A large part of that appeal lies in Rubio’s stylistic delineation of decidedly Asian characters posing or ambling along in turn-of-the-century garb, set against a backdrop that is of a distinctively Asian setting, but thoroughly minimized.

His figures thus project themselves eminently in the foreground, all sharing the unique feature of oversized heads and faces set on thin, elongated necks, almost as if impaled on time or timelessness itself — indeed, as veritable portraits transcending any timeline.

Rubio’s “longnecks” were introduced in 2006, long after the artist had struggled through odd jobs as a commercial artist after graduating from the UST College of Fine Arts. He is not yet 40, but he has been painting for over two decades, since finding himself a surprise winner, while still in his teens, in an on-the-spot painting contest in Manila (with an abstract version of the “Mona Lisa”). He had joined that contest without benefit of any education in art, since at that time he was still in high school.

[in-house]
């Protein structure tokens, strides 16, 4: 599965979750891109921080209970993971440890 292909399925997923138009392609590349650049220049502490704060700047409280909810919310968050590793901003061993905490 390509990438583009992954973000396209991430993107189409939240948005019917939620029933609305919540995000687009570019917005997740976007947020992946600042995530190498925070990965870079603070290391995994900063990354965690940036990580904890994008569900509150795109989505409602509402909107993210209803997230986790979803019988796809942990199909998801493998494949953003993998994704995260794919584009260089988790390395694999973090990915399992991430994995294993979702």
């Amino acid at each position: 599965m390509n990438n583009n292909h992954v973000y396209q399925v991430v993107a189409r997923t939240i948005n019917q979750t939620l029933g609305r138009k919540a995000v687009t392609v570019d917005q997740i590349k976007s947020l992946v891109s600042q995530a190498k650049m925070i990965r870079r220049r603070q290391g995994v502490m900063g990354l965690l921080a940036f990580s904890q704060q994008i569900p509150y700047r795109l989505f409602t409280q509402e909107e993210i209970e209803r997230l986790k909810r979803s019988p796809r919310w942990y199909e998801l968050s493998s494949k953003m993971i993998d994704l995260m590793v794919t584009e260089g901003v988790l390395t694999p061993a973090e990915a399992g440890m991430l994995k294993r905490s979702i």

In the first group shows he joined, Rubio presented mostly paintings of forest landscapes, occasionally with ethnic figures. He has had his ups and downs as an artist, at one point severing his relations with galleries and going on a grand mope that lasted almost two years. But when he came back after that “long meditation and soul search,” it was with a refreshed vision — of the colonial past that served as sophisticated veneer for old Manila.